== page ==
Seaman: Of all the places I’ve lived, Bermuda is my favorite. It was like being on a permanent vacation, in spite of having a job. It’s just such a beautiful place with spectacular views in all directions.

Brown: What was your first job?

Seaman: My first job was stocking shelves at the local Co-op while I was in High School.
My first real job came after we moved to Cambridge after my mother passed away in 1960. In Cambridge, I joined W. Heffers and Sons, a well-known printing firm, as an Indentured apprentice as the first Lithographic Camera Operator. Heffers was a Letterpress Printer and Lithography was just coming of age in the 1960s. I attended the London College of Printing (now London College of Arts) and graduated with a City and Guilds Advanced certification in Lithography.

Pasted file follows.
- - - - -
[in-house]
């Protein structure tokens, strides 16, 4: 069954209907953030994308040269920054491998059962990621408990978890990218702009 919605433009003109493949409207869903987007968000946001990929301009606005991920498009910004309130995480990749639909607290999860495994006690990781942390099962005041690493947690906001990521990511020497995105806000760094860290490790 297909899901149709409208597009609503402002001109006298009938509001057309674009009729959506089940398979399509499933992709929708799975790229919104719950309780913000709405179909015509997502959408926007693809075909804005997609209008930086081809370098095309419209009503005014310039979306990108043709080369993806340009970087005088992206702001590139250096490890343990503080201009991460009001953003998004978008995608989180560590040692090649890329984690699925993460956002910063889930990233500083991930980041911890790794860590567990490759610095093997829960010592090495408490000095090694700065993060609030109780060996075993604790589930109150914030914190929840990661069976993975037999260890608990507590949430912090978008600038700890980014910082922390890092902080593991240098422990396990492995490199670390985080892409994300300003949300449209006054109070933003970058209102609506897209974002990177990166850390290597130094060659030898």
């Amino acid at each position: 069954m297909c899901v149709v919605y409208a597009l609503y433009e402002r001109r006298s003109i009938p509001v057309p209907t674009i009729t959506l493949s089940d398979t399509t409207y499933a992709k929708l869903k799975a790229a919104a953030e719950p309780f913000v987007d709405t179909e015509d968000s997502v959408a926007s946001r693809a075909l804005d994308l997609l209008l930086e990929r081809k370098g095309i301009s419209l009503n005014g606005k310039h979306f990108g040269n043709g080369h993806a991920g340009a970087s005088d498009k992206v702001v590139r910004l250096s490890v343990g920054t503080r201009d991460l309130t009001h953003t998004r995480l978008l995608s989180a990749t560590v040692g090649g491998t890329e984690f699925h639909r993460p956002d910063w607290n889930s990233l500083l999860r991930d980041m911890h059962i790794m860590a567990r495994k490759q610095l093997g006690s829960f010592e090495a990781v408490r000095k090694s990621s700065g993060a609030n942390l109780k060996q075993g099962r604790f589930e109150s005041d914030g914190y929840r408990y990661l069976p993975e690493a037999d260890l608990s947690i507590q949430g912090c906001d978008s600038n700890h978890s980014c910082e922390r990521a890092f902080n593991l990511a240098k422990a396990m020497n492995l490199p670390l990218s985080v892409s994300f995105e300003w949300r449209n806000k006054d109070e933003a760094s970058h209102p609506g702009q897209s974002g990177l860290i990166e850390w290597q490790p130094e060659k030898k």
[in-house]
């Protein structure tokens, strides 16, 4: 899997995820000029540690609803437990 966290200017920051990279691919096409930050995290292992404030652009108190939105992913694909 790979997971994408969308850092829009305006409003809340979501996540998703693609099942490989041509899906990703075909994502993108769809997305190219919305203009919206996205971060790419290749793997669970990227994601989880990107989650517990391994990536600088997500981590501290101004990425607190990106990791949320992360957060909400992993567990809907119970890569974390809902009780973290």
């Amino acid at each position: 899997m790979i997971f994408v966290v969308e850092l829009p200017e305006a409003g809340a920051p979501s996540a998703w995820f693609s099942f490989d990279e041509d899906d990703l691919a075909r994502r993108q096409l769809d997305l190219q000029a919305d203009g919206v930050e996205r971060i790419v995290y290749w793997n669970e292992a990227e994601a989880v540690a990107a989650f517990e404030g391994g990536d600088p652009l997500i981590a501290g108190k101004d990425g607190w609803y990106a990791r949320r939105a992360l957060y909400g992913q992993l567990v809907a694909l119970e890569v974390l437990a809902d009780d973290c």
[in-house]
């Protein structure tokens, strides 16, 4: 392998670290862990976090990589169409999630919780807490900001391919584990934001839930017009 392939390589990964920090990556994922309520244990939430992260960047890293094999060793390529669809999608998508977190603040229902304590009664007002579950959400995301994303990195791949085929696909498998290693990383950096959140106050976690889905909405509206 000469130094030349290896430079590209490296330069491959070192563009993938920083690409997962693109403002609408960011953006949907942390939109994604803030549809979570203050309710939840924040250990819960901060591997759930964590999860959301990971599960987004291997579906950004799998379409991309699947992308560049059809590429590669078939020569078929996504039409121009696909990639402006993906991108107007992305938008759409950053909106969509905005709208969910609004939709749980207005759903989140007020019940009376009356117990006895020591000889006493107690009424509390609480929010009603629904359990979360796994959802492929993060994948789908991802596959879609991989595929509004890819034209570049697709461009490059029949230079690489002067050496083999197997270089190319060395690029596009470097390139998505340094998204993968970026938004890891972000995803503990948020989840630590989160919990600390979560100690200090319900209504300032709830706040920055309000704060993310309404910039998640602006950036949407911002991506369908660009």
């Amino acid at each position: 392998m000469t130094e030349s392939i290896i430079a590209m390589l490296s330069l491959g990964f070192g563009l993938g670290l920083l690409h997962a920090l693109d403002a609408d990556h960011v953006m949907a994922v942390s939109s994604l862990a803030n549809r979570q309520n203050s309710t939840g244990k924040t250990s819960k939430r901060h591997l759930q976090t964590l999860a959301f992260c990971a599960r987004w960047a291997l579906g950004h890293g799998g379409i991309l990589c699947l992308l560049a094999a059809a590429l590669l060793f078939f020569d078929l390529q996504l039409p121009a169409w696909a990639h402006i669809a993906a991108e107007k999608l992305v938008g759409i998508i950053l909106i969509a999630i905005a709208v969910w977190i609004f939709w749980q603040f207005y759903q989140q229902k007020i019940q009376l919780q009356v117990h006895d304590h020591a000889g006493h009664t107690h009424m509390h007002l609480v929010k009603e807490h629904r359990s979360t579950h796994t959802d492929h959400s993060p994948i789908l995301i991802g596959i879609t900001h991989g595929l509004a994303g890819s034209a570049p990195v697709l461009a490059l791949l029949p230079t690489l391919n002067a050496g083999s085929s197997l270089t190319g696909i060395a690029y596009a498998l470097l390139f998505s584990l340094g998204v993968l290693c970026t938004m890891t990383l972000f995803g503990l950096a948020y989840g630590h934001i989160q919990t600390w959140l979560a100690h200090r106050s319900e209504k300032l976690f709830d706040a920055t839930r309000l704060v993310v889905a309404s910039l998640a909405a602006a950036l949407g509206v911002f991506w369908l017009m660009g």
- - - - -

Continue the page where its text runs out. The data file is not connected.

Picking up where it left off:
Brown: Tell us how/when your Ole Miss “story” began? Who hired you? How long did you work at Ole Miss?

Seaman: A position at the University of Mississippi became available as the head of Printing Services was retiring. I applied for the position and interviewed with Ed Meek. Ed offered me the position which I accepted. He was a great boss and mentor and taught me how to work within the university environment, as it was much different from the private sector. Gloria Kellum became my boss after Ed Meek retired and the department flourished under her guidance. I would say Gloria was the best boss I ever had in my entire career. I had the privilege of working at Ole Miss for 16 years.

Brown: What were your job responsibilities?

Seaman:
I started as Director of Printing Services. This entailed designing and printing materials for all departments, faculty, staff, and students. We started as a two-color shop and grew into a full-color printing service with both offset and digital equipment. The communications group consolidated leadership and my responsibilities changed to Director of University Communications. This included design, photo services, writers and printing services. It was a super group of people.